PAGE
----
Nicotine: What Is It?
Nicotine is a colorless, odorless, and oily substance obtained from tobacco leaves via water vapor distillation in an alkaline environment and Ether Extraction or via Supercritical Extraction. It is mainly used in the tobacco industry but also can be found in smoking cessation products, such as nicotine bases or electronic cigarette e-liquids. It is also an ingredient in some pesticides.
A short history of nicotine
In the 16th century, French doctor Jean Nicot prescribed tobacco as a medication to his patients and it is his name that gave name to Nicotine.
In the 1828 Nicotine has been isolated for the first time, in 1843 its chemical composition was recognized and it was first time synthesized in 1904.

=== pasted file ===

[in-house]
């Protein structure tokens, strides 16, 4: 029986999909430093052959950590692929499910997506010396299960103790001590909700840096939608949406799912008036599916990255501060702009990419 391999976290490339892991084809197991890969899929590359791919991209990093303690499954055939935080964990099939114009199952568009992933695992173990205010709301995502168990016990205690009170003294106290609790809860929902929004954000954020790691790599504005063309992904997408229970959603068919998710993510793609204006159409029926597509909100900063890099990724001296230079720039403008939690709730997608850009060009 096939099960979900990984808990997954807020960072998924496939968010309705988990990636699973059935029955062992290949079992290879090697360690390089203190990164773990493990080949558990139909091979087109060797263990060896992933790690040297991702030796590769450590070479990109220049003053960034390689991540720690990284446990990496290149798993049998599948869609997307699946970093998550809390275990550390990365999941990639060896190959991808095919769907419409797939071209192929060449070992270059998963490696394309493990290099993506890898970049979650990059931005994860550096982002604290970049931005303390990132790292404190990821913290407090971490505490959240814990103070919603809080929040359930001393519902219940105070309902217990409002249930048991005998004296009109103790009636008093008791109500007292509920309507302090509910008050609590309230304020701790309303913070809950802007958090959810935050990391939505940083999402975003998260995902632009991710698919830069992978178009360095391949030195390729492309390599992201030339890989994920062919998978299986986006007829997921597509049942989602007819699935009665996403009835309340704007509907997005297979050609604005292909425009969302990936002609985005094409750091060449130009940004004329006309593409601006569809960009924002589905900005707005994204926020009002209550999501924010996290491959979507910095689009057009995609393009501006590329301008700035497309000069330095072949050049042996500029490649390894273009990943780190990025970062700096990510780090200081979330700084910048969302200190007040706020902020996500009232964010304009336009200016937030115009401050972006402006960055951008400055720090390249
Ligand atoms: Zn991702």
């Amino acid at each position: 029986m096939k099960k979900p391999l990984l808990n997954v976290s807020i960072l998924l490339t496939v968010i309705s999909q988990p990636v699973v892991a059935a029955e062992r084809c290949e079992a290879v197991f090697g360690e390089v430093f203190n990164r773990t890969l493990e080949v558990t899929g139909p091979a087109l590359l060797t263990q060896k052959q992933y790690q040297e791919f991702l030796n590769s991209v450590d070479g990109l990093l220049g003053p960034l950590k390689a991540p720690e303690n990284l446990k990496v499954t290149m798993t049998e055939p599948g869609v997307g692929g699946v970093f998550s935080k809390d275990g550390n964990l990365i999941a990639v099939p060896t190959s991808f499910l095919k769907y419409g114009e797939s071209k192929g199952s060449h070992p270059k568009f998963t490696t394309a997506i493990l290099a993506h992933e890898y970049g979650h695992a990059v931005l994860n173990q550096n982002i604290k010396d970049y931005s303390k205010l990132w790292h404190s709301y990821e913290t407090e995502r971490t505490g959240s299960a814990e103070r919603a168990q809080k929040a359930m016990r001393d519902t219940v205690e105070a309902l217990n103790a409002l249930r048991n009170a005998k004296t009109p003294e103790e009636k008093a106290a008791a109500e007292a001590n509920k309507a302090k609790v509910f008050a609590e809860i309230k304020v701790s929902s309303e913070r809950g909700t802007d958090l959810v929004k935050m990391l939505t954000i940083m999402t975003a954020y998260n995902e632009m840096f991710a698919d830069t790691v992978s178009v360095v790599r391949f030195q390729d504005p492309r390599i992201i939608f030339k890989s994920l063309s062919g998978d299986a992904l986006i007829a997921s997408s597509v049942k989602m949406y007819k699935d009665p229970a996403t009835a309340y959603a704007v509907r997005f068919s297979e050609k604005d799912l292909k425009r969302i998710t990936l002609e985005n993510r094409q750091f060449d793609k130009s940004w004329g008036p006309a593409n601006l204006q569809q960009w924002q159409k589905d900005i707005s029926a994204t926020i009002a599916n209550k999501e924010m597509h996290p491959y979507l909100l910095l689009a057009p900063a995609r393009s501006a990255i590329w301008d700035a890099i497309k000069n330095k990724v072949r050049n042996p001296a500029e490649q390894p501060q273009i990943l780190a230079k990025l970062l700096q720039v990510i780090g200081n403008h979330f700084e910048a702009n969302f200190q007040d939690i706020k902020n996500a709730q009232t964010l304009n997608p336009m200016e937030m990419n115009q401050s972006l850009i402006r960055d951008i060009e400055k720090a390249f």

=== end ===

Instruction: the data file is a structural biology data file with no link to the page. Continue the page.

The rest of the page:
Nicotine: chemical classification
Basic Nicotine information:
- Name: nicotine (ISO); 3-[(2S)-1-methylpyrrolidin-2-yl]pyridine
- EC Number: 200-193-3
- CAS Number: 54-11-5
- CLP Annex VI Index Number: 614-001-00-4
- CN Code: 2939 99 00
Nicotine: Law And Regulations
Nicotine classification as a hazardous substance is regulated in the European Union by the CLP Regulation 1272/2008 of 16th December 2008 regarding the classification, labeling and packaging of substances and mixtures. CLP Regulation 1272/2008 overrides previous directives 67/548/EWG and 1999/45/WE and changes (WE) nr 1907/2006.
According to the Annex VI of CLP Regulation, pure Nicotine has received the following GHS Hazard Statements:
- Acute Tox. 1, H310 (Fatal in contact with skin)
- Acute Tox. 3, H301 (Toxic if swallowed)
- Aquatic Chronic 2, H411 (Toxic to aquatic life with long lasting effects)